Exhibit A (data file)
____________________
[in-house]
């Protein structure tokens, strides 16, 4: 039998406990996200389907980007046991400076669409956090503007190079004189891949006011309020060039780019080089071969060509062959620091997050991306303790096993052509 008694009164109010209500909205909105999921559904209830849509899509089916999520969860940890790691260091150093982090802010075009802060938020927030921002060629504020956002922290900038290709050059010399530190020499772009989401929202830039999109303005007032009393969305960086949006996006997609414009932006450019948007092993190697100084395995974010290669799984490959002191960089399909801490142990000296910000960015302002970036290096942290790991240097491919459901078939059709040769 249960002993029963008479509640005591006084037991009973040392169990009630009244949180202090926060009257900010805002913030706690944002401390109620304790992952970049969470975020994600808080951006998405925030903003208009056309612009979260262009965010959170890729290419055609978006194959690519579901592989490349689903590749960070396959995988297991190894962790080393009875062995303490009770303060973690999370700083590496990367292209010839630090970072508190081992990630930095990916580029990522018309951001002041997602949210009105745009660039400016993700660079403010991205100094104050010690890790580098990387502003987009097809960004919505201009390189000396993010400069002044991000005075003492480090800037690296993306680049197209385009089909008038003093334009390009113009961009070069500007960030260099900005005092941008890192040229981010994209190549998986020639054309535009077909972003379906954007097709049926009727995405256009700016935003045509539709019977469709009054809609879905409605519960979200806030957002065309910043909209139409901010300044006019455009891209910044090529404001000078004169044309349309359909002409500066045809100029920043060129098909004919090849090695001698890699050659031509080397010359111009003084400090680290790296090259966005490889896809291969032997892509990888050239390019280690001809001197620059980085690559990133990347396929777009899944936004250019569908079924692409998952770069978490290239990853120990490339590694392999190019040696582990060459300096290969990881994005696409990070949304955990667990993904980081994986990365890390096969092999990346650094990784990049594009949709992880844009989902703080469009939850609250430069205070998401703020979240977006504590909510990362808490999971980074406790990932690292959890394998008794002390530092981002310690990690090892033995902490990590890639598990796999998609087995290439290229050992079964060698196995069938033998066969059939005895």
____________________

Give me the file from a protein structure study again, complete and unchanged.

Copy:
[in-house]
């Protein structure tokens, strides 16, 4: 039998406990996200389907980007046991400076669409956090503007190079004189891949006011309020060039780019080089071969060509062959620091997050991306303790096993052509 008694009164109010209500909205909105999921559904209830849509899509089916999520969860940890790691260091150093982090802010075009802060938020927030921002060629504020956002922290900038290709050059010399530190020499772009989401929202830039999109303005007032009393969305960086949006996006997609414009932006450019948007092993190697100084395995974010290669799984490959002191960089399909801490142990000296910000960015302002970036290096942290790991240097491919459901078939059709040769 249960002993029963008479509640005591006084037991009973040392169990009630009244949180202090926060009257900010805002913030706690944002401390109620304790992952970049969470975020994600808080951006998405925030903003208009056309612009979260262009965010959170890729290419055609978006194959690519579901592989490349689903590749960070396959995988297991190894962790080393009875062995303490009770303060973690999370700083590496990367292209010839630090970072508190081992990630930095990916580029990522018309951001002041997602949210009105745009660039400016993700660079403010991205100094104050010690890790580098990387502003987009097809960004919505201009390189000396993010400069002044991000005075003492480090800037690296993306680049197209385009089909008038003093334009390009113009961009070069500007960030260099900005005092941008890192040229981010994209190549998986020639054309535009077909972003379906954007097709049926009727995405256009700016935003045509539709019977469709009054809609879905409605519960979200806030957002065309910043909209139409901010300044006019455009891209910044090529404001000078004169044309349309359909002409500066045809100029920043060129098909004919090849090695001698890699050659031509080397010359111009003084400090680290790296090259966005490889896809291969032997892509990888050239390019280690001809001197620059980085690559990133990347396929777009899944936004250019569908079924692409998952770069978490290239990853120990490339590694392999190019040696582990060459300096290969990881994005696409990070949304955990667990993904980081994986990365890390096969092999990346650094990784990049594009949709992880844009989902703080469009939850609250430069205070998401703020979240977006504590909510990362808490999971980074406790990932690292959890394998008794002390530092981002310690990690090892033995902490990590890639598990796999998609087995290439290229050992079964060698196995069938033998066969059939005895």